Help your students discover ancient clocks by making this simple version. The Sundial is the oldest device known for measuring time. Sundials dating back over 4,000 years ago have been found by archaeologists at excavation sites in Egypt. This clock measures time by measuring changes in the length and the direction of shadows cast by the Sun. The numbered markings show what time of the day it is when the shadow of a pointer called a gnomon falls on the sundial’s face. As the Earth moves around the Sun, the shadow moves across the sundial. Help the children begin to understand this concept by going outside three different times during the day (morning, noon, and later afternoon) to check for changes in their shadows. Explain that because the Sun rises in the east and moves across the sky to set in the west, the early morning shadows are long and fall to the west. At noon, the Sun is directly overhead and the shadows are the shortest. In the late afternoon, the shadows are long and fall to the east. After observing the changing shadows and talking about where you might find sundials today, make a simple shadow clock in class.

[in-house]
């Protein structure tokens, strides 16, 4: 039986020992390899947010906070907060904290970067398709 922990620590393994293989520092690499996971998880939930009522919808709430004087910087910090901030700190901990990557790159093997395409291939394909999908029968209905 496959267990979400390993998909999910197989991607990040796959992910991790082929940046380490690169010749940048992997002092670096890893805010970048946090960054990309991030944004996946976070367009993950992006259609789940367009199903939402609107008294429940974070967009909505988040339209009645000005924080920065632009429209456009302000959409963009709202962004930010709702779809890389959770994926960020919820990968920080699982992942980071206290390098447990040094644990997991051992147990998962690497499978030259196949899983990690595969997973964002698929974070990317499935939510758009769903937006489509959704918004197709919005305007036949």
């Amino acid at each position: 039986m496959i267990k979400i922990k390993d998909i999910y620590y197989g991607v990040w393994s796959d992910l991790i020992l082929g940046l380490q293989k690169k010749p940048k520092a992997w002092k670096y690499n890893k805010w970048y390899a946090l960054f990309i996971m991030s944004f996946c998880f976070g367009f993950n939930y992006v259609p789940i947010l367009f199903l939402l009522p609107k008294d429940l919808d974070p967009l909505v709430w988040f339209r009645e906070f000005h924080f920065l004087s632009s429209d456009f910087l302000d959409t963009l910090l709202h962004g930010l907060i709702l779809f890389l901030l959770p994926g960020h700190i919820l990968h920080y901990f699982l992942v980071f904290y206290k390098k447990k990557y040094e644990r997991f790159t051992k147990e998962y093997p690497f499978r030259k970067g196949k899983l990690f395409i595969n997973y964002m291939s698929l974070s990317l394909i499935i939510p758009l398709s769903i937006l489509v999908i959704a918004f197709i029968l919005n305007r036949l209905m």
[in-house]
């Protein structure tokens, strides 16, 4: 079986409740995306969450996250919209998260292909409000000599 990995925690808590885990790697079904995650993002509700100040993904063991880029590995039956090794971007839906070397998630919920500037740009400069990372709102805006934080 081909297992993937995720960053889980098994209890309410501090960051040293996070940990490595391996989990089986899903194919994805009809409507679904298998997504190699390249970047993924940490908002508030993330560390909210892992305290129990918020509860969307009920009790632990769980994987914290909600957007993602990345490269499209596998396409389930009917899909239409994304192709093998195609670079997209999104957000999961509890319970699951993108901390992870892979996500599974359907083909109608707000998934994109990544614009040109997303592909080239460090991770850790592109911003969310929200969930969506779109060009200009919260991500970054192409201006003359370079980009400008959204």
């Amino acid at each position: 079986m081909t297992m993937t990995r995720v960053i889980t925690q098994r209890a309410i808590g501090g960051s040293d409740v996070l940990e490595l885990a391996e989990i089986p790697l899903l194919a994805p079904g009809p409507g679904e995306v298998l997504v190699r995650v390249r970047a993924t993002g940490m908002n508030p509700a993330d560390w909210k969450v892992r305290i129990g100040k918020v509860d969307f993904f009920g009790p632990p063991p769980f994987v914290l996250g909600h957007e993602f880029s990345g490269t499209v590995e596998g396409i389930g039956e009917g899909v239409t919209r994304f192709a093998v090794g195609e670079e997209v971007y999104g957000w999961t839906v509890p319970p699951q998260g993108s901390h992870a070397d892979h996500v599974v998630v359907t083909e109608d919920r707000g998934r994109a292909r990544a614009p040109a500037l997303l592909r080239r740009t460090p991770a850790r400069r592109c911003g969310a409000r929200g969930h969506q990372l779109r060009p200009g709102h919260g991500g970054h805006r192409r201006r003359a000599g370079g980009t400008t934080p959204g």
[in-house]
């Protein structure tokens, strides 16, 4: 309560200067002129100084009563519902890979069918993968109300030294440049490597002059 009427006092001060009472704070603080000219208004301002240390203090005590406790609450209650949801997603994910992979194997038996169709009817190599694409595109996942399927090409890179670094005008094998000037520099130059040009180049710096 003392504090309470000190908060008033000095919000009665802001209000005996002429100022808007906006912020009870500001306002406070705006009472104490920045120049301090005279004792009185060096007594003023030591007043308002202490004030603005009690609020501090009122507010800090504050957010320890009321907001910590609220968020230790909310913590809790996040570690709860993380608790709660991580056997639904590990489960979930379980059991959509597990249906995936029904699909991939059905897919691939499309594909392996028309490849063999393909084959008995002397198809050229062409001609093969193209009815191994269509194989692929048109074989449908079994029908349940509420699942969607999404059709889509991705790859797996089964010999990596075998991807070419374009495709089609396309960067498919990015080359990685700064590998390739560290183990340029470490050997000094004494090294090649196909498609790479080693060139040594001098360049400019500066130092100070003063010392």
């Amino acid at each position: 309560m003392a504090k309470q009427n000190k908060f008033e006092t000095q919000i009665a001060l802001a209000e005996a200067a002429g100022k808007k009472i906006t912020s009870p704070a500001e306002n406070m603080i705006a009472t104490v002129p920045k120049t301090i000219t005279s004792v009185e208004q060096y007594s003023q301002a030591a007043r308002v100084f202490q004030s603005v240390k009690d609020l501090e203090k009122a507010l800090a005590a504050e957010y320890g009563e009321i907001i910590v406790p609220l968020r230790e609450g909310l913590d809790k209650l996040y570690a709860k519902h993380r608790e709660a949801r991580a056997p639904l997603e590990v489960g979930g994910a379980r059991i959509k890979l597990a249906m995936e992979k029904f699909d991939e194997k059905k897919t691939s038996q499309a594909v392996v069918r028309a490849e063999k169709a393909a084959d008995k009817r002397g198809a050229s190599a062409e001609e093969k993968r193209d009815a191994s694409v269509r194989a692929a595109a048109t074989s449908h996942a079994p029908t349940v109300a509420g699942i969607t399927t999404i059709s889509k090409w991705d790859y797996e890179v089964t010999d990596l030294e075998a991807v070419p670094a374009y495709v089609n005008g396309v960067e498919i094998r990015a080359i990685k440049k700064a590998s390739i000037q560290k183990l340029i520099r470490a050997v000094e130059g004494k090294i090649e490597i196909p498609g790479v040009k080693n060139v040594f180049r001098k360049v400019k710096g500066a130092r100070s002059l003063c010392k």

- Make a simple sundial clock pattern. See link below. Draw and color features to look like an ancient sundial clock.
- Glue this to a paper plate.
- Make a hole at the (O).
- Take the sundial outside where it will get sun all day and place it on the ground. Poke a pencil through the hole and into the ground so that it stands up very straight.
- Use a compass to find north and point the “N” on the sundial toward the north.
- Use a regular clock to help number your sundial. On each hour, look at the sundial to see where the shadow of the gnomon falls. Mark a mark and write the hour at the end of the mark. Do not move the sundial. Look at the gnomon every hour and make a mark to complete the sundial.
On any sunny day you can take this sundial outside, point the “N” to the north and use this shadow clock to tell time.
When Time is Important
Ask your students to brainstorm a list of activities in which time is important. Think about when school begins, running in a race, time buzzer in a basketball game, the length of a television show, or any other events where time is involved. Talk about how businesses need to post their hours of operation or how transportation schedules involve people. Knowing the time is essential!